BitMart to Reimburse $196M Hack Victims

BitMart's CEO has promised to compensate victims of its recent $196 million hack.

Shutterstock cover by KonstantinChristian

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BitMart hopes to resume withdrawals Tuesday, despite losing $196 million in a crypto hack.

BitMart Will Compensate Hack Victims 

BitMart says it’s going to reimburse users affected in its recent hack. It will also resume normal operations from Dec. 7.

Having suffered a $196 million hack, BitMart, a Cayman Islands-based centralized exchange, announced resuming its normal operations on Tuesday.

The Cayman Islands cryptocurrency exchange suffered a major hack over the weekend when the private key to two of its hot wallets was compromised. The wallets were linked to Ethereum and Binance Smart Chain; security firm PeckShield found that about $100 million worth of crypto assets was lost on Ethereum, and a further $96 million on Binance Smart Chain.

The exchange has finished its initial security checks and identified affected assets, and since confirmed that normal operations will resume on Tuesday.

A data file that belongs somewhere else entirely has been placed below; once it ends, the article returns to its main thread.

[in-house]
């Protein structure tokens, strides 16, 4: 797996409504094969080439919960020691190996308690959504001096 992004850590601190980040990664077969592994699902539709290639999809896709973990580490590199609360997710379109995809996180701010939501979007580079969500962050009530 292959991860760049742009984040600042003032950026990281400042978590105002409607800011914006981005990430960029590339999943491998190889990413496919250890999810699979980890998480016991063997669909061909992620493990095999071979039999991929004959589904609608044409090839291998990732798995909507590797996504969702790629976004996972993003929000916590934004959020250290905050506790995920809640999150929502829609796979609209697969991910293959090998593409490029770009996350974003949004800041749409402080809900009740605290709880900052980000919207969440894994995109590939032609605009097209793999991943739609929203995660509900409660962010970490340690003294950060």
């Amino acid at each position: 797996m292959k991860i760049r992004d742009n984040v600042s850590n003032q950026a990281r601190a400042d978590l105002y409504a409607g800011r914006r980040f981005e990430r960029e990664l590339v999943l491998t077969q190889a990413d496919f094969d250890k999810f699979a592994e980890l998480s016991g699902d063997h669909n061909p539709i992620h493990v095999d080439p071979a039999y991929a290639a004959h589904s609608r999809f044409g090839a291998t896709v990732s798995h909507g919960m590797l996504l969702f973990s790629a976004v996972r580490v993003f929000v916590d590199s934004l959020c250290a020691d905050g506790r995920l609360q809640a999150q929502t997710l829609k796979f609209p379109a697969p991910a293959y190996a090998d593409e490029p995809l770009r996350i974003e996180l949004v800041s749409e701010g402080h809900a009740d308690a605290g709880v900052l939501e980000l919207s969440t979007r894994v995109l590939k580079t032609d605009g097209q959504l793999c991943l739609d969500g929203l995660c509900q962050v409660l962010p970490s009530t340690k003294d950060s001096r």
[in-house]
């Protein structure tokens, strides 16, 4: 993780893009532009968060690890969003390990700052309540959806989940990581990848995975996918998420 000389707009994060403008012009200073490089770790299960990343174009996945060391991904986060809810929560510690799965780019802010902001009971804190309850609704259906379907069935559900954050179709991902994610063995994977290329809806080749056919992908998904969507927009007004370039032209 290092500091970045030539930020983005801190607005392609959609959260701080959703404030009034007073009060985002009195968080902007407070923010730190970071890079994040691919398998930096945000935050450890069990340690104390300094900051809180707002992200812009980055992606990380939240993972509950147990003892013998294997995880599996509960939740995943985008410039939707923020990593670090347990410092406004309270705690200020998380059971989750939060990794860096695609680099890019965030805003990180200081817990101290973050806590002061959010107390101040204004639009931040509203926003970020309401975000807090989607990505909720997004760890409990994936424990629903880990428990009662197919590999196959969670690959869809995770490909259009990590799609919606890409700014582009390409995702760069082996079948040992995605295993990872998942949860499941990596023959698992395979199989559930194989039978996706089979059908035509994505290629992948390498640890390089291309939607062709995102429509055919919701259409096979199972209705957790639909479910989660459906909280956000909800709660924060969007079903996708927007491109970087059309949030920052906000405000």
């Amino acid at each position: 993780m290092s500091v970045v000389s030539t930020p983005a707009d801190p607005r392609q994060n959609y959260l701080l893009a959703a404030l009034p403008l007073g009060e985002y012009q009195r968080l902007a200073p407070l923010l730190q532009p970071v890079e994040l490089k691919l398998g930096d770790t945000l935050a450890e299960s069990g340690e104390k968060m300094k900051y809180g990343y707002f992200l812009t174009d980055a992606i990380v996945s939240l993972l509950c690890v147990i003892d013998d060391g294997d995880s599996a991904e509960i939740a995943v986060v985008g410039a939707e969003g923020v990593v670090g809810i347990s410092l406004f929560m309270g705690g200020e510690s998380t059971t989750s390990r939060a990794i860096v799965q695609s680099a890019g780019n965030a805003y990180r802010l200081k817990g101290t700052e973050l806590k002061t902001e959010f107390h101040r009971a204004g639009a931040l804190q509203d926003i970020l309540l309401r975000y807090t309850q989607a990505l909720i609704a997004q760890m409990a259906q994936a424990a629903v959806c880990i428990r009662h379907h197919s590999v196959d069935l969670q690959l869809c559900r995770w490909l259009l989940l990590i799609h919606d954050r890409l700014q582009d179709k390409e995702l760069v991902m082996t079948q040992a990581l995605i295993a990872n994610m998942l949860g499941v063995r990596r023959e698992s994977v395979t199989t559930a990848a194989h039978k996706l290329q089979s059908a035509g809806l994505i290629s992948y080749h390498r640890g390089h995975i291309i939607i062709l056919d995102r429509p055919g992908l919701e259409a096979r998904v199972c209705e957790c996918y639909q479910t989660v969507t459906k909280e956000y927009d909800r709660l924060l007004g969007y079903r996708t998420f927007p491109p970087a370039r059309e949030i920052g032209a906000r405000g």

In a statement, the exchange claimed that the total sum lost constituted only a “small percentage of assets on BitMart,” before noting that other wallets were “unharmed.”

BitMart founder and CEO Sheldon Xia has since pledged to compensate users from BitMart’s own funds. In a Monday tweet, he wrote: “BitMart will use our funding to cover the incident and compensate affected users.”

Centralized crypto exchanges like BitMart usually manage two types of wallets: hot and cold. Hot wallets are connected to the Internet and allow for fast deposits and withdrawals. However, as they are exposed to the web, they are often prone to hacks. A Japanese exchange called Liquid suffered a hack worth $97 million in similar circumstances to BitMart in August.

The DeFi space has also seen a number of major attacks in recent months. The latest big one happened only two days before the BitMart incident, when unknown hackers inserted a malicious script into BadgerDAO’s frontend website to trick users into agreeing to send their funds to the hacker’s wallet. The losses amounted to about $120 million, making it one of the biggest DeFi exploits to date.

Disclosure: At the time of writing, the author of this feature owned ETH and several other cryptocurrencies. 

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